What’s causing the interest rate hike?
Let’s start with the current interest rate: the average interest rate for a 10-year mortgage with an NHG (national mortgage guarantee) is currently around the 3.6% mark. At the beginning of January, this interest rate was still around 1%, which, admittedly, is an unprecedentedly huge increase. However, if you look at it from a historical point of view, the interest rate is climbing back towards the average of the past decades.
The fixed mortgage rate depends on the long-term interest rate (10, 15 or 20 years) on the capital market, with inflation playing a major role in this regard. In order to borrow money, banks buy money from investors. These money lenders take inflation and expected monetary depreciation into account, and utilise it to determine the fee (the interest) they charge for lending their capital. If inflation is low, they can demand a low fee; if inflation is high, they will usually opt for a higher interest rate to compensate. Currently, partly due to rising energy prices, the war in Ukraine, and the aftermath of the Covid crisis, inflation is high. As a result, it costs banks more to be able to borrow money. This is passed on to consumers through interest rates, resulting in higher mortgage interest rates.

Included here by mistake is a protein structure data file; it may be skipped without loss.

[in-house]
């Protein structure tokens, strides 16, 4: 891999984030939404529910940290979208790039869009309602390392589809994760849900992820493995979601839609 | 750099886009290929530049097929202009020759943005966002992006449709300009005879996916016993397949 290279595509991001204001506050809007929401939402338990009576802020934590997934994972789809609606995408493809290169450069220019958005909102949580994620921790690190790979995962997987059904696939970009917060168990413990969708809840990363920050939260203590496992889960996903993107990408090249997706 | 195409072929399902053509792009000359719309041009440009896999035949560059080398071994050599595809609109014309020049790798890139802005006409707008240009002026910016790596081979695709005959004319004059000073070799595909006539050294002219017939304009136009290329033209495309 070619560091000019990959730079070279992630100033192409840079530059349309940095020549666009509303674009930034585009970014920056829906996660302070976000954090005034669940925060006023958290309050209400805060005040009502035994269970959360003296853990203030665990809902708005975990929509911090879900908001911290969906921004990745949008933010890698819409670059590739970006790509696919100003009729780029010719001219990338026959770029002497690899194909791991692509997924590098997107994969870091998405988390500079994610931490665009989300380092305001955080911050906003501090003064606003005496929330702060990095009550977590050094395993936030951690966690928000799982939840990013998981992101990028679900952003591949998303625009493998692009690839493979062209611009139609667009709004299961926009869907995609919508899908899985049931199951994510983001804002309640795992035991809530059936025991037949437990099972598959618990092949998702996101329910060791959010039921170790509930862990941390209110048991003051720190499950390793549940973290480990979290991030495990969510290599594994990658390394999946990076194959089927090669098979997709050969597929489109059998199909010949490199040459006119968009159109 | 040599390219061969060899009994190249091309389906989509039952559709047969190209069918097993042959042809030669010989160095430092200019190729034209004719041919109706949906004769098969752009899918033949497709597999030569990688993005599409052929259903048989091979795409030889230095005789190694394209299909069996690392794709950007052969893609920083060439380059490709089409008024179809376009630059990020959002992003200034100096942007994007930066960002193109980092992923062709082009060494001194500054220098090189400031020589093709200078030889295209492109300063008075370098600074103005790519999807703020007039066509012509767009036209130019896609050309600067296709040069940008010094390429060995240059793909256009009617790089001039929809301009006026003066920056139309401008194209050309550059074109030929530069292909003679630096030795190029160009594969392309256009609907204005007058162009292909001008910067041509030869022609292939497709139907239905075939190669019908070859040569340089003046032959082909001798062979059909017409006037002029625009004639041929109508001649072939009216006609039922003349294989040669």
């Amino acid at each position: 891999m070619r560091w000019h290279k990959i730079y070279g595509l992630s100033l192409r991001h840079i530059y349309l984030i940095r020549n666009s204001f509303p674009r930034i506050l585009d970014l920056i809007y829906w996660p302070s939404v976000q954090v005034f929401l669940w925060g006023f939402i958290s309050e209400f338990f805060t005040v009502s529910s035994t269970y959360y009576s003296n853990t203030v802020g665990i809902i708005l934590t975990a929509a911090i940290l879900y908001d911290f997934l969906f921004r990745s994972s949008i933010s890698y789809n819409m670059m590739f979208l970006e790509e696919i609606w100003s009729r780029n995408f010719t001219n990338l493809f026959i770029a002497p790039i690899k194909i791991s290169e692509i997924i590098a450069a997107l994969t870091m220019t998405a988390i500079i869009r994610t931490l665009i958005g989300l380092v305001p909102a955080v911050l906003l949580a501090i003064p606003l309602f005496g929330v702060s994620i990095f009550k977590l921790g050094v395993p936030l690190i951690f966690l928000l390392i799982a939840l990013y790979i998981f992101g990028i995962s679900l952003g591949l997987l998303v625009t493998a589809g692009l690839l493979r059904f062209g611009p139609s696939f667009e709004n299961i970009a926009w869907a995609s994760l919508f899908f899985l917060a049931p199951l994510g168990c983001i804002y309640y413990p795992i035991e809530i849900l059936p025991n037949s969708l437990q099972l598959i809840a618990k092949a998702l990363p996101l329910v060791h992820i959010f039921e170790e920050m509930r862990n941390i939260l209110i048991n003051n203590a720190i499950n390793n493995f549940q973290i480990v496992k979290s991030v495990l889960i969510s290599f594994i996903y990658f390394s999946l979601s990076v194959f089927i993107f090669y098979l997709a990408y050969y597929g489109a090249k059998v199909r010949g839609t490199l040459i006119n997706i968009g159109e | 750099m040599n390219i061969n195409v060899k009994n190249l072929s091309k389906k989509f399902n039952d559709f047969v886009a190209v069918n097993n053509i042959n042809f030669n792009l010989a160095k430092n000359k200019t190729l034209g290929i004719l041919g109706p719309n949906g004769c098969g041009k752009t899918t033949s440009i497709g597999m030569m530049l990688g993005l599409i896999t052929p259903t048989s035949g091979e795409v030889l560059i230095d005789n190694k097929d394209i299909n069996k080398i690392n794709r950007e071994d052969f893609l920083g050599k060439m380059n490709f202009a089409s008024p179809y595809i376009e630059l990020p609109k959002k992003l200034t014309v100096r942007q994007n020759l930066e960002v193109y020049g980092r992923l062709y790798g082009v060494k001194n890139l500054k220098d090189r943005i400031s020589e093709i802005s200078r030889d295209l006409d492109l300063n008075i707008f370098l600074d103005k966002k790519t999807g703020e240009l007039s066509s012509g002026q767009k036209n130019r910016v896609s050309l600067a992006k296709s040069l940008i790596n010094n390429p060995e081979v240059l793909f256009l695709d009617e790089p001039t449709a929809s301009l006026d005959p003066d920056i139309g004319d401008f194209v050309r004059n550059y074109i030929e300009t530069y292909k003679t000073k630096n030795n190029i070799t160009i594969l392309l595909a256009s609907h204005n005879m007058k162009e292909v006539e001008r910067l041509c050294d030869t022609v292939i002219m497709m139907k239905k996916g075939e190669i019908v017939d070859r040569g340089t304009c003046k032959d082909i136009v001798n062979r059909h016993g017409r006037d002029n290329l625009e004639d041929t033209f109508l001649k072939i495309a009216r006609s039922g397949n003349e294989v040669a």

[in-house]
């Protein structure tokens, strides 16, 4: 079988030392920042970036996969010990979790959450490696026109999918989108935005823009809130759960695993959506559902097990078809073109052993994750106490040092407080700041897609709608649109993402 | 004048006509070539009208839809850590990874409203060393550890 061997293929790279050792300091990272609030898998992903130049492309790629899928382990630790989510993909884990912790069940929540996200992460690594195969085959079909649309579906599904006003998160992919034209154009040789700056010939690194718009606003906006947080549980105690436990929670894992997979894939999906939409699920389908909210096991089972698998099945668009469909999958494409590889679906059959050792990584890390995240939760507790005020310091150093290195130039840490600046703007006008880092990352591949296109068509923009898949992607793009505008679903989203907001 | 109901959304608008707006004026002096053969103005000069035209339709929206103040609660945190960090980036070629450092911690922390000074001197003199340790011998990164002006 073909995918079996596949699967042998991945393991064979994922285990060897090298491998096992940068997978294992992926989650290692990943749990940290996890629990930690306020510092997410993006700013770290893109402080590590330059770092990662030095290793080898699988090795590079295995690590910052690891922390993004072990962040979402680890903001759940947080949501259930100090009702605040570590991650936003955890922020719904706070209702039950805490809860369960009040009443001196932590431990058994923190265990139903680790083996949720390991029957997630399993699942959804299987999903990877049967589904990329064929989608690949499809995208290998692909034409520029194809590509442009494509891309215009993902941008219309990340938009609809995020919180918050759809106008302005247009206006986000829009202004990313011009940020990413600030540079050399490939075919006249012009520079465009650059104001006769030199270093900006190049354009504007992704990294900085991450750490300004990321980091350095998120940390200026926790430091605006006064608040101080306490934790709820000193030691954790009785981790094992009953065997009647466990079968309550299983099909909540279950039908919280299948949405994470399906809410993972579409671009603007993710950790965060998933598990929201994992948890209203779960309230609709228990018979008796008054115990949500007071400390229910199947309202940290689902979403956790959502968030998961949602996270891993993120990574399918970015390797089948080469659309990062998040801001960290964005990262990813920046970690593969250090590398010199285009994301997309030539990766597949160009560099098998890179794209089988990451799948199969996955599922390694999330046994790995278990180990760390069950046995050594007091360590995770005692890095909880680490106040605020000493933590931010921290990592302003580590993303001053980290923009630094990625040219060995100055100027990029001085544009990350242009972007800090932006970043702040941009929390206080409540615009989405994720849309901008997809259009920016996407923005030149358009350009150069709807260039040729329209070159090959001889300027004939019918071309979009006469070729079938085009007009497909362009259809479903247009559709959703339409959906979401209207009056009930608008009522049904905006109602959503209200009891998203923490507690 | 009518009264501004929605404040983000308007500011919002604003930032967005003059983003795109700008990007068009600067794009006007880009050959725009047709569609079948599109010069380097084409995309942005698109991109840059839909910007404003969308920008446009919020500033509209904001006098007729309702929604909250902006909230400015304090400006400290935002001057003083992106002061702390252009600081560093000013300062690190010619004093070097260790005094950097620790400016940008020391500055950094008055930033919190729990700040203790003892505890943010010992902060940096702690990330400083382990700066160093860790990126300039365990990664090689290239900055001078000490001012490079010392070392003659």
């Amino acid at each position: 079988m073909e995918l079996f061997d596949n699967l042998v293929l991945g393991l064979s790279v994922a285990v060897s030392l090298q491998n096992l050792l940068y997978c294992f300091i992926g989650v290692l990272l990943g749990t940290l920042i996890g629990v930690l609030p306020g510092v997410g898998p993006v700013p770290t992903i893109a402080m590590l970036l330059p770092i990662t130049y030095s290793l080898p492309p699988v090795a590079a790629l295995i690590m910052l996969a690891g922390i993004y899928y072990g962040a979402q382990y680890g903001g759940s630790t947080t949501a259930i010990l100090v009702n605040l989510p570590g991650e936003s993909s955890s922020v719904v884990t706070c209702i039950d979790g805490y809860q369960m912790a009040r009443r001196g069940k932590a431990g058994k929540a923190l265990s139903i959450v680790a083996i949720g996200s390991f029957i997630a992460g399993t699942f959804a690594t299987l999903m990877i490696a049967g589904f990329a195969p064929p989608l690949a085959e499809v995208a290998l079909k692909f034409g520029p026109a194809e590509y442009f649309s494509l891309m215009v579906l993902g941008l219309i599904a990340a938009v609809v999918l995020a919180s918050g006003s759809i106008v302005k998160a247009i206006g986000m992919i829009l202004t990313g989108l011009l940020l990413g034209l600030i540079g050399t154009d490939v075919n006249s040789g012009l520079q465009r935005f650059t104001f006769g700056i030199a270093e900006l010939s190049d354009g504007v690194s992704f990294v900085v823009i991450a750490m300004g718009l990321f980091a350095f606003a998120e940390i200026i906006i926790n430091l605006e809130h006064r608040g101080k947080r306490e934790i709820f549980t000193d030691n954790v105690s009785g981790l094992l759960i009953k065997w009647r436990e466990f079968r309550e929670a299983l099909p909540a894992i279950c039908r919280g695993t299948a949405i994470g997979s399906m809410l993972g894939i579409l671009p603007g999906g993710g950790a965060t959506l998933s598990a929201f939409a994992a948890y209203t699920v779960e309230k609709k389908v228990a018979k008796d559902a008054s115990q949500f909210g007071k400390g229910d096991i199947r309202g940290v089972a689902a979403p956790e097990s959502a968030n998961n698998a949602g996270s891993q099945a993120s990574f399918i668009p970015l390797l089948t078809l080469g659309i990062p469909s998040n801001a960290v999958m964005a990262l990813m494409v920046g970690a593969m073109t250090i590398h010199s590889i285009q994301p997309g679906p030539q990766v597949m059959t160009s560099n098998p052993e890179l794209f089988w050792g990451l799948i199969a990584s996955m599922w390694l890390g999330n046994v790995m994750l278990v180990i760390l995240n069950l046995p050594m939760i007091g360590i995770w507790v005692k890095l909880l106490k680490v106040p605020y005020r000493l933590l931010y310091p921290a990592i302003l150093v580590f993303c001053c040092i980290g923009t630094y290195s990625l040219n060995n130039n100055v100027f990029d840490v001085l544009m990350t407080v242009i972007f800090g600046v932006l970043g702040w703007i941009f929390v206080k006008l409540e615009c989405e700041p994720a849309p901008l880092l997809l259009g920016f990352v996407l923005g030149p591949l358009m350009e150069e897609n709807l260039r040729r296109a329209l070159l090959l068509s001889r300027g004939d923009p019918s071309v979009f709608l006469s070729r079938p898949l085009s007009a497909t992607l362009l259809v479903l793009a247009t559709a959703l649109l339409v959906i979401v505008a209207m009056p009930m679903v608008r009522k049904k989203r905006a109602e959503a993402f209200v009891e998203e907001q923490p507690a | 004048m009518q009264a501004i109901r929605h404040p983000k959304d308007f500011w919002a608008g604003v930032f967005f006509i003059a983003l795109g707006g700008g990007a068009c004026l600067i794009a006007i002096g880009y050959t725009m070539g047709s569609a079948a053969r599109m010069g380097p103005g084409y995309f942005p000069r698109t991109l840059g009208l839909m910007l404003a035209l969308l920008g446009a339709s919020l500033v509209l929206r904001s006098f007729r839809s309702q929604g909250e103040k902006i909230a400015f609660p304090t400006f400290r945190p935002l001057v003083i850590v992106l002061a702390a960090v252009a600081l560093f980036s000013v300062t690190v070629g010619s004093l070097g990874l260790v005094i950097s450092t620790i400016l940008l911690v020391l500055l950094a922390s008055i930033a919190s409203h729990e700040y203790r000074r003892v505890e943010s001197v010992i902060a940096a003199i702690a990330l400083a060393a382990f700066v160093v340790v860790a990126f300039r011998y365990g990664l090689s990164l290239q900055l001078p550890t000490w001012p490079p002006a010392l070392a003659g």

View the current interest rates